Our Early Bird tickets are now on sale and the first round of speakers has been revealed. In this series we chat to these authors, artists and activists to get to know them a little better before they join us in October. This week we speak to Kim Scott, whose Benang (1999) was the first novel by an Indigenous writer to win Australia’s premier literary prize, the Miles Franklin Award, among many others.
When and why did you start writing?
In a sense, I’ve always written, because I think some of the pleasure of writing, at least in the way I was introduced to it, is the making of marks upon a page. These abstract expressions of sound and meaning. I used to draw a great deal when I was a kid, and that sort of slid into writing. Then, when I was teaching English to teenagers, I thought it’d be best to learn expertise by doing… Thus, fiction writing.
What’s the most extraordinary place your writing has taken you?
Most extraordinary? Most surprising is the large amount of public speaking. But perhaps most extraordinary is into the ‘entanglement’ of reuniting an ‘endangered language’ Creation Story with its landscape and home community.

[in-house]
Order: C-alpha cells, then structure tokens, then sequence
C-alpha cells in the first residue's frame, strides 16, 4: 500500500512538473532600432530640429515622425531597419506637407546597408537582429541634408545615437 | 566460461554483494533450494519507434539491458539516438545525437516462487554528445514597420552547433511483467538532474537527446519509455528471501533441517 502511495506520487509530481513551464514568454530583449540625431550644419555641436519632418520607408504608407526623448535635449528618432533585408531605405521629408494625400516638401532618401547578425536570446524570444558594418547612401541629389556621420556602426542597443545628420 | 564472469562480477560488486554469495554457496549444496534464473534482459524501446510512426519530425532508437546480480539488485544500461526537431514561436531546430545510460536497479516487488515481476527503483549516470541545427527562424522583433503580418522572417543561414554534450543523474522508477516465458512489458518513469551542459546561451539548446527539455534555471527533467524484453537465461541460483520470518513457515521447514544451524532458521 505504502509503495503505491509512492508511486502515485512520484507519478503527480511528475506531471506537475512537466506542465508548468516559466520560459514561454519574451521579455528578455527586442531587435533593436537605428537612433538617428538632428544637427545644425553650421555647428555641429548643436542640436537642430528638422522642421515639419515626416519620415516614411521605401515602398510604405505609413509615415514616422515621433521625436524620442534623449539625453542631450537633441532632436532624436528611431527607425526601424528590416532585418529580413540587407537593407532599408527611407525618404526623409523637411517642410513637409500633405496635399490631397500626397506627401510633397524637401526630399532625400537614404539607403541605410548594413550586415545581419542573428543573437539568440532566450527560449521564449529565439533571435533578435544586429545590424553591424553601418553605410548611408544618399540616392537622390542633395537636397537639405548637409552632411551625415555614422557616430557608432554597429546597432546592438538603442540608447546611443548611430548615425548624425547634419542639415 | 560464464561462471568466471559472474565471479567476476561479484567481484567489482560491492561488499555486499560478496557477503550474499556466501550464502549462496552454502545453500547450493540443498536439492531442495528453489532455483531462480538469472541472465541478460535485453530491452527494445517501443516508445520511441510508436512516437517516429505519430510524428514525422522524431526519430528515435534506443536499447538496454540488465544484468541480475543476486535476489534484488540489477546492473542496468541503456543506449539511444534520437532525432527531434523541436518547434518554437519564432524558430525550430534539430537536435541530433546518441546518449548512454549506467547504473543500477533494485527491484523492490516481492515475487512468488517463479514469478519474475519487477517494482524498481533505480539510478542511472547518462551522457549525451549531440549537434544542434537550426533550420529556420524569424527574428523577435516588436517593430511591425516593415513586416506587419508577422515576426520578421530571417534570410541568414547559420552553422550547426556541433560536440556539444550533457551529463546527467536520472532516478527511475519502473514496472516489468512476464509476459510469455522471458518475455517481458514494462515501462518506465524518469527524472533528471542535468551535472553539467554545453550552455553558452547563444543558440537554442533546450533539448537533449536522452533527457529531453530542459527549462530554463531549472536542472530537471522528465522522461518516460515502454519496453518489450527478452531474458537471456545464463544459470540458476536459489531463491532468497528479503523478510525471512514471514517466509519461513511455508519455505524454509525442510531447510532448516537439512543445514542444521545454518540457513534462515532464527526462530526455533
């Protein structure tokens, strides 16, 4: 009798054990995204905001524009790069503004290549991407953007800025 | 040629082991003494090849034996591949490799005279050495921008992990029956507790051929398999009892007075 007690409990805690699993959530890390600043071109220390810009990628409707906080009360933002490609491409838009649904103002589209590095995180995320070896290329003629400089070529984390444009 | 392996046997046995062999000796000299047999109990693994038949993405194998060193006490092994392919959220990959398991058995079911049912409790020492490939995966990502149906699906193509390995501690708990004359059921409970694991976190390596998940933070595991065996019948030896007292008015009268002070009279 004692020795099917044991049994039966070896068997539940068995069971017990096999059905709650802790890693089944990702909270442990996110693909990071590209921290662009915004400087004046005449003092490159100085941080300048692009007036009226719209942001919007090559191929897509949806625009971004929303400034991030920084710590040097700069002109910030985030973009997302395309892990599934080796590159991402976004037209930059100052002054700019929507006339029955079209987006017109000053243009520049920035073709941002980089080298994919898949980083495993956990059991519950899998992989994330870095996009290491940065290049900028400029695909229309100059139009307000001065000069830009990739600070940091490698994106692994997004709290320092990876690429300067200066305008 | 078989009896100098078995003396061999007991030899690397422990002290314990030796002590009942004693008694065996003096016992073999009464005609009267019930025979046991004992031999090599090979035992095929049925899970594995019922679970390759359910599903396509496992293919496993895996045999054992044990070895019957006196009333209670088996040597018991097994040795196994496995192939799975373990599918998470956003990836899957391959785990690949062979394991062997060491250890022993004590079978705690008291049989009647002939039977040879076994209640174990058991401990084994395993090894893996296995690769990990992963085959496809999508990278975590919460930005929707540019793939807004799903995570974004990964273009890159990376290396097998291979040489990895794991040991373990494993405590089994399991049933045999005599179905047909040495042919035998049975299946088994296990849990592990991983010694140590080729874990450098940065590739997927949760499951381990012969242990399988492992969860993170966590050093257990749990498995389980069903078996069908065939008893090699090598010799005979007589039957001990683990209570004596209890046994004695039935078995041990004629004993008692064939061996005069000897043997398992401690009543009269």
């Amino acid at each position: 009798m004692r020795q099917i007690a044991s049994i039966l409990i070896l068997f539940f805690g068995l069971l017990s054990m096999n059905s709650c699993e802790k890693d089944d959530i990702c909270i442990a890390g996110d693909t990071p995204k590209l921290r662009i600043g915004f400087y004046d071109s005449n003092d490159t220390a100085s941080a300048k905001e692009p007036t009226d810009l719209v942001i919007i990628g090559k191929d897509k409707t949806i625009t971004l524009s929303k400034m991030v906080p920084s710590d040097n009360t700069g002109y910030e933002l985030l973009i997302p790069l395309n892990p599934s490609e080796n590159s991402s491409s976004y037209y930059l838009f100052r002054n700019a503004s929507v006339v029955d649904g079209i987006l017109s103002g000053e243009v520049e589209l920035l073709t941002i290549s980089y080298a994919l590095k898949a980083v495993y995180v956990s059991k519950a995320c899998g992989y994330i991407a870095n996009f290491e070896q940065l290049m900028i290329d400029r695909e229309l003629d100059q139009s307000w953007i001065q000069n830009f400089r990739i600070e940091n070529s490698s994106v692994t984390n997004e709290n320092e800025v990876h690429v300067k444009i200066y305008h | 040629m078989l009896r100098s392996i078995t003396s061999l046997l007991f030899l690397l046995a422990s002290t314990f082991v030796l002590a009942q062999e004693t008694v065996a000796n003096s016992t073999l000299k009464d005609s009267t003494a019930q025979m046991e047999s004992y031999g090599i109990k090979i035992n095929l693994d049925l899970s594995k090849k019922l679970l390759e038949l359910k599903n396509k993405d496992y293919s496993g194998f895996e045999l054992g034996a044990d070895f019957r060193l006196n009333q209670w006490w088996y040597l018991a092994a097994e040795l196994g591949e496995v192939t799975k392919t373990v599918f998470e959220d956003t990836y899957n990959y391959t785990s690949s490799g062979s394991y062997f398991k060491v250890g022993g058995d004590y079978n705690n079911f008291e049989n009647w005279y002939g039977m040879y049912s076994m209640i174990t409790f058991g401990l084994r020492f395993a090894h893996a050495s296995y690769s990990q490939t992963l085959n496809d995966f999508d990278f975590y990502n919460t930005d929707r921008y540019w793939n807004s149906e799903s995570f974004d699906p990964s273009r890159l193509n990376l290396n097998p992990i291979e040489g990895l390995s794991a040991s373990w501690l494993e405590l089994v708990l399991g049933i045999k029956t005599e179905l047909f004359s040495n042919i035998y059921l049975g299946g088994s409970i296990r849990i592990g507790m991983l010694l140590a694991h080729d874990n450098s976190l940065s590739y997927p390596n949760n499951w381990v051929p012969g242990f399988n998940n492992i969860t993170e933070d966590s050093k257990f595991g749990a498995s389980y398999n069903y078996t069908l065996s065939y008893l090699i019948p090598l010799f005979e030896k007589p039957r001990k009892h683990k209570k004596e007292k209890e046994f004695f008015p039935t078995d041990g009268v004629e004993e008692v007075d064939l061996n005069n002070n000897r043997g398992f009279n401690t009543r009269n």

What issues and ideas are you hoping to explore during UWRF18?
What it means to be human; creativity; the relationships between communities divided by history, by language, by cultures.
Who do you hope will be in the audience?
Readers, thoughtful and playful individuals.
What’s your advice for aspiring writers?
Persist. Put in the time. Perhaps lock the door and chain yourself to the desk – for periods of time, at least.
For readers unfamiliar with your work, what do you suggest they start with?
True Country is the shortest. That Deadman Dance won most acclaim.
Early Bird tickets are on sale now. Save 20% on the 4-Day Pass with your Early Bird ticket, and receive a copy of the UWRF17 Bilingual Anthology of Emerging Indonesian Writing, available until the full program is announced from mid-August. What are you waiting for? Pick up your Early Bird now.